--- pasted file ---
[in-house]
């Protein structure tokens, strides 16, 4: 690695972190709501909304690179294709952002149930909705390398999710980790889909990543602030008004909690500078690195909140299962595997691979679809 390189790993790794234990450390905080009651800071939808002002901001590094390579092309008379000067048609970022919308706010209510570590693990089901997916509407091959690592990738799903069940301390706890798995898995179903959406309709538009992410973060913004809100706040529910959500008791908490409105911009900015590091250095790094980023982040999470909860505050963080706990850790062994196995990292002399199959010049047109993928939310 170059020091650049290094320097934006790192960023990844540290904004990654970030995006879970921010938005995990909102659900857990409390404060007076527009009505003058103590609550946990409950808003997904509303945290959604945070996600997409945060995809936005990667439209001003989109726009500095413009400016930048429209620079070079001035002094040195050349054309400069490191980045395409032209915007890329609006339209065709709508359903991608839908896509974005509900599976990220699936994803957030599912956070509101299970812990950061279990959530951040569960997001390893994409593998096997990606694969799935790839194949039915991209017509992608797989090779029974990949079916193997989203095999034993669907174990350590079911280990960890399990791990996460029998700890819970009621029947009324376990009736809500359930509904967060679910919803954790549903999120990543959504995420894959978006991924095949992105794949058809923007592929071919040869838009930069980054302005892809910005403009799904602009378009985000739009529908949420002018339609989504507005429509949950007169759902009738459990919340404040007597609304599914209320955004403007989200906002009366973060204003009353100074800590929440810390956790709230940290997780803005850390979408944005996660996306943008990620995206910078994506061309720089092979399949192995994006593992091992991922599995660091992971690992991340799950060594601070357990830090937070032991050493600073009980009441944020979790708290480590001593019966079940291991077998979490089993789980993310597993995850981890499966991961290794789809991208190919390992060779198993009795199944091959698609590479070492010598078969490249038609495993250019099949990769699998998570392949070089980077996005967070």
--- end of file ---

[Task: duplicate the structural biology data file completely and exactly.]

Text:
[in-house]
């Protein structure tokens, strides 16, 4: 690695972190709501909304690179294709952002149930909705390398999710980790889909990543602030008004909690500078690195909140299962595997691979679809 390189790993790794234990450390905080009651800071939808002002901001590094390579092309008379000067048609970022919308706010209510570590693990089901997916509407091959690592990738799903069940301390706890798995898995179903959406309709538009992410973060913004809100706040529910959500008791908490409105911009900015590091250095790094980023982040999470909860505050963080706990850790062994196995990292002399199959010049047109993928939310 170059020091650049290094320097934006790192960023990844540290904004990654970030995006879970921010938005995990909102659900857990409390404060007076527009009505003058103590609550946990409950808003997904509303945290959604945070996600997409945060995809936005990667439209001003989109726009500095413009400016930048429209620079070079001035002094040195050349054309400069490191980045395409032209915007890329609006339209065709709508359903991608839908896509974005509900599976990220699936994803957030599912956070509101299970812990950061279990959530951040569960997001390893994409593998096997990606694969799935790839194949039915991209017509992608797989090779029974990949079916193997989203095999034993669907174990350590079911280990960890399990791990996460029998700890819970009621029947009324376990009736809500359930509904967060679910919803954790549903999120990543959504995420894959978006991924095949992105794949058809923007592929071919040869838009930069980054302005892809910005403009799904602009378009985000739009529908949420002018339609989504507005429509949950007169759902009738459990919340404040007597609304599914209320955004403007989200906002009366973060204003009353100074800590929440810390956790709230940290997780803005850390979408944005996660996306943008990620995206910078994506061309720089092979399949192995994006593992091992991922599995660091992971690992991340799950060594601070357990830090937070032991050493600073009980009441944020979790708290480590001593019966079940291991077998979490089993789980993310597993995850981890499966991961290794789809991208190919390992060779198993009795199944091959698609590479070492010598078969490249038609495993250019099949990769699998998570392949070089980077996005967070």